Overview Of Incentives For Buying Electric Vehicles In EU


Many Model S were delivered to norway in a short timeframe!

Tesla, Tesla, Tesla….

European Union has 28 countries and each of them are supporting (or not) electric cars in different way.

The European Automobile Manufacturers’ Association (ACEA) released in March an overview of incentives for buying EVs in the EU.

Most countries have some tax exemptions and some countries throw in generous incentives. About one third of the countries do not support EVs, which is similar to the US (some states have rebates, others do not).

“Incentives for electrically-chargeable vehicles are now applied in many European countries. The incentives mainly consist of tax reductions and exemptions, as in countries such as Austria or Germany, and bonus payments and premiums for the buyers of electric vehicles in France and the UK.

The European car industry supports the further introduction of fiscal incentives for fuel efficiency. Tax measures are an important tool in shaping consumer demand towards fuel-efficient cars and help create a market for breakthrough technologies, notably during the introduction phase.

Innovations generally first enter the market in low volumes and at a significant cost premium, and this needs to be offset by a positive policy framework. Electric mobility will make an important contribution towards ensuring sustainable mobility. However, advanced conventional technologies, engines and fuels will play a predominant role for years to come. Governments must continue to include these CO2-efficient technologies and solutions in their overall sustainable mobility policy approach.”

Here is the list:

“This table provides an overview of the incentives that are granted in the Member States of the European Union for the purchase and use of electric and hybrid electric vehicles including plug‐in hybrid and conventional hybrid vehicles. Unless specified otherwise, the term “electric vehicles” refers to vehicles that are powered exclusively by an electric motor. The incentives that are listed here relate only to the vehicle itself. Additional incentives may exist in certain counties for the installation of the necessary recharging infrastructure.”

AT (AUSTRIA) Electric vehicles are exempt from the fuel consumption tax and from the monthly vehicle tax. The Austrian automobile club ÖAMTC publishes the incentives granted by local authorities on its website (www.oeamtc.at/elektrofahrzeuge).

BE (BELGIUM) Electric and plug‐in hybrid vehicles vehicles are exempt from registration tax in Flanders. Electric vehicles pay the lowest rate of tax under the annual circulation tax in all three regions. The deductibility from corporate income of expenses related to the use of company cars is 120% for zero‐emissions vehicles and 100% for vehicles emitting between 1 and 60 g/km of CO 2. Above 60 g/km, the deductibility rate decreases gradually from 90% to 50%.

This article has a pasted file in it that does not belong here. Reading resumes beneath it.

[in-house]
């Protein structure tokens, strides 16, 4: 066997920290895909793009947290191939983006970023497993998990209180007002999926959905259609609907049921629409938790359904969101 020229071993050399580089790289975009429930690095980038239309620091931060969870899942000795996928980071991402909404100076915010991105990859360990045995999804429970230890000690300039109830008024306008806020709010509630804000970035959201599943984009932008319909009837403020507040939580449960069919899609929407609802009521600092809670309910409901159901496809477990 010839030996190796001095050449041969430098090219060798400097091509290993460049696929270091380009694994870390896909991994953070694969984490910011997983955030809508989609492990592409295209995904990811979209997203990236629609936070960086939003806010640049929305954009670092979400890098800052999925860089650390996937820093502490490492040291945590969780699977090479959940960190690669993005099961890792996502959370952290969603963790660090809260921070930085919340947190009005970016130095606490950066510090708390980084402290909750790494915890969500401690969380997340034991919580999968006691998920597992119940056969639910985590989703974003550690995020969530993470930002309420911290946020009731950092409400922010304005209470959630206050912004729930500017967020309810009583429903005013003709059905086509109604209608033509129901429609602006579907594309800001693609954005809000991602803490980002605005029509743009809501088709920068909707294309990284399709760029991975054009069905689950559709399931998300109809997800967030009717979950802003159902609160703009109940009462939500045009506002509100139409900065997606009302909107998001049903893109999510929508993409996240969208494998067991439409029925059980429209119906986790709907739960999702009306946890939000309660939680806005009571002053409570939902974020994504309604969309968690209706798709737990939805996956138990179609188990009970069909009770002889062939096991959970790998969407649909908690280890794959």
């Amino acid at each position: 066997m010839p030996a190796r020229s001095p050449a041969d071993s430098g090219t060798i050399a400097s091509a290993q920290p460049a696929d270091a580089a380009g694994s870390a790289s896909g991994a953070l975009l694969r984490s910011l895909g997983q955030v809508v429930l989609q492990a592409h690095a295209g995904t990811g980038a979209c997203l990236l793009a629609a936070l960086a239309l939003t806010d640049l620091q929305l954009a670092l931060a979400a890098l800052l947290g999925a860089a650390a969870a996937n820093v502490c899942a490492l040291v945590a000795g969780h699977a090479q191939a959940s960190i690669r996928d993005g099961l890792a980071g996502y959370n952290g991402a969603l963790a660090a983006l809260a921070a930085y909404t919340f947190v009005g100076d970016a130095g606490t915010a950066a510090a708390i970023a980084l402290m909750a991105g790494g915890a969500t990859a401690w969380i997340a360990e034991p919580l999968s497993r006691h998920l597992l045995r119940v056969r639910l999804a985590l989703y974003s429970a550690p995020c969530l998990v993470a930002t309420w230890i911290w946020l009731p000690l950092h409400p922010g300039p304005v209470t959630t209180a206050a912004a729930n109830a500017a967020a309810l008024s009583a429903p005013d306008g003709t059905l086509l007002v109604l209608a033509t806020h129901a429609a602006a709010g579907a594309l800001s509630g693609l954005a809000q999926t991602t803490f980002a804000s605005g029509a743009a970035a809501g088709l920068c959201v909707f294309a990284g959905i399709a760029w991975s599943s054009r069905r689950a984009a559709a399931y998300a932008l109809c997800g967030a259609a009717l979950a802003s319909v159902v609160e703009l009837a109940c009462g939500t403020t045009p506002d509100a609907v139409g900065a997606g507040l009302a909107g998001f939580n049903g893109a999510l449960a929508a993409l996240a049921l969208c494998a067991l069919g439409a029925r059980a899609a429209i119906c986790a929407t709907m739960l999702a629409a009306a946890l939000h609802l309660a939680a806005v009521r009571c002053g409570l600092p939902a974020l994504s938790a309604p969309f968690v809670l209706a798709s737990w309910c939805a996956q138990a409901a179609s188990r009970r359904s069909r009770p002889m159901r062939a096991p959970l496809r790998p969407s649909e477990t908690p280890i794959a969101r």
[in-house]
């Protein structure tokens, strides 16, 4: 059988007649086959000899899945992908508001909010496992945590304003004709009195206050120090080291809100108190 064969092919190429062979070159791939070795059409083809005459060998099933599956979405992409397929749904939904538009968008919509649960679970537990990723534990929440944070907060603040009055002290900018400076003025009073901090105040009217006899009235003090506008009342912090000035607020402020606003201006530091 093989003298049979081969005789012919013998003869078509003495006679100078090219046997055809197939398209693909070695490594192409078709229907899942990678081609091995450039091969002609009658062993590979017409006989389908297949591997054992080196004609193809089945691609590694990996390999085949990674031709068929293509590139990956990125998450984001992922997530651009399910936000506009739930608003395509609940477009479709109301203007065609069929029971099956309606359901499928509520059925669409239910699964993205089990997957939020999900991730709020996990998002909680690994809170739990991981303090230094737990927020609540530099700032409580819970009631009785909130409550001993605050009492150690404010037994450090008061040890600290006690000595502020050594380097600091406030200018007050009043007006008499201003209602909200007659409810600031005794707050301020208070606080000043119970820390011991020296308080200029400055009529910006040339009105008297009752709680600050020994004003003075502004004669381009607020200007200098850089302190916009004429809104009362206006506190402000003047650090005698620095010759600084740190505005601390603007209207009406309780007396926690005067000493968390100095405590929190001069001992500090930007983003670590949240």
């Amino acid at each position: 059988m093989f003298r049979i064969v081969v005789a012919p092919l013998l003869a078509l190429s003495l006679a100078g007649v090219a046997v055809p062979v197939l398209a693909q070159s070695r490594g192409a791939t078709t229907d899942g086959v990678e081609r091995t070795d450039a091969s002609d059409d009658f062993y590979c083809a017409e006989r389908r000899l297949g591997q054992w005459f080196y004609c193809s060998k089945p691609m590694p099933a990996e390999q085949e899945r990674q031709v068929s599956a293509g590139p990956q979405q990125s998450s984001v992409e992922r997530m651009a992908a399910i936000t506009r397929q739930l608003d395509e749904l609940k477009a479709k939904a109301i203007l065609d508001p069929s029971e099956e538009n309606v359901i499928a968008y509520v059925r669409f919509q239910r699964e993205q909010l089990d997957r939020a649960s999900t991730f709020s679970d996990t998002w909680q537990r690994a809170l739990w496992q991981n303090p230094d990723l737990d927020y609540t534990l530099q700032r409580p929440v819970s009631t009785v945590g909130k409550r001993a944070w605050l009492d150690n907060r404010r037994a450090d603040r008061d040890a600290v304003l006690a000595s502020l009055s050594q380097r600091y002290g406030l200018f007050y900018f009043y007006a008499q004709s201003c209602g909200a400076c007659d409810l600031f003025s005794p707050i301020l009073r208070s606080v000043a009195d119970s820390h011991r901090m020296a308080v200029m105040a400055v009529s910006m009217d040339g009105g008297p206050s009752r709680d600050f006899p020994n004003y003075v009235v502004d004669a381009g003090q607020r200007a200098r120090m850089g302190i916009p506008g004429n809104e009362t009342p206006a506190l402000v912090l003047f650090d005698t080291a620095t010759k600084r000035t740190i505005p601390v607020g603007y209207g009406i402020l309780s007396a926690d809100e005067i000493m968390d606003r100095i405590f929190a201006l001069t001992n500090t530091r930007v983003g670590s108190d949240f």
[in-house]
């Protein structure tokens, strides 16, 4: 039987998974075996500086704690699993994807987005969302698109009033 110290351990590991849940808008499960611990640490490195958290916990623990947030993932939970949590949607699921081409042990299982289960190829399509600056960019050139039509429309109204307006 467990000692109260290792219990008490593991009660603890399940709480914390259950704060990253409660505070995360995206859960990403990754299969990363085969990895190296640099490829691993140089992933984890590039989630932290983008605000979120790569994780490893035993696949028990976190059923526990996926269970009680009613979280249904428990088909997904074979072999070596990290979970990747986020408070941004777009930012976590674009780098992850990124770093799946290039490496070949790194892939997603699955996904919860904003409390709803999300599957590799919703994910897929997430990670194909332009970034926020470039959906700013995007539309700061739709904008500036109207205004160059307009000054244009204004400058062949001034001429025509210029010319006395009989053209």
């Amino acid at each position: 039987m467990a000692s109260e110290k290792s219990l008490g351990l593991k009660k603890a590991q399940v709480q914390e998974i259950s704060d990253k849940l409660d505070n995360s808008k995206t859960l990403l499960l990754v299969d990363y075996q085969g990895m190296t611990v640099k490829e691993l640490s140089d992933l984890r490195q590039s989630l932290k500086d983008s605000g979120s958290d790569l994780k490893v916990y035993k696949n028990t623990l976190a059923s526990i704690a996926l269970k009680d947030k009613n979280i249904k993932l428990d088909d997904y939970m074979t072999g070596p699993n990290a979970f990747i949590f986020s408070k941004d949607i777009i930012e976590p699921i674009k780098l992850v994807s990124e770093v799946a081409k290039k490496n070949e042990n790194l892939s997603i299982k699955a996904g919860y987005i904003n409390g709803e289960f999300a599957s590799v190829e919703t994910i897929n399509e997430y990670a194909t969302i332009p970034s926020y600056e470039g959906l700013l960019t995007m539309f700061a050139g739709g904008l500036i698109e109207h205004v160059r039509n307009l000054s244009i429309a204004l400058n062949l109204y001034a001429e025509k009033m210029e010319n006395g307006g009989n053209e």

CZ (CZECH REPUBLIC) Electric, hybrid and other alternative fuel vehicles are exempt from the road tax (this tax applies to cars used for business purposes only).

DE (GERMANY) Electric vehicles are exempt from the annual circulation tax for a period of ten years from the date of their first registration.

DK (DENMARK) Electric vehicles weighing less than 2,000 kg are exempt from the registration tax. This exemption does not apply to hybrid vehicles.



FI (FINLAND) Electric vehicles pay the minimum rate (5%) of the CO2 based registration tax.

FR (FRANCE) Electric and hybrid electric vehicles emitting 20 g/km or less of CO 2 benefit from a premium of € 6,300 under a bonus‐malus scheme. For vehicles emitting between 20 and 60 g/km, the premium is € 4,000. For vehicles emitting between 61 and 110 g/km, it is maximum € 2,000. The amount of the incentive cannot exceed a given percentage of the vehicle purchase price including VAT, increased with the cost of the battery if this is rented. For vehicles emitting less than 20 g/km, this is 27% of the purchase price, for vehicles emitting between 20 and 61 g/km, it is 20% and for vehicles emitting between 61 and 110 g/km, it is 5%. Electric vehicles are exempt from the company car tax. Hybrid vehicles emitting less than 110 g/km are exempt during the first two years after registration.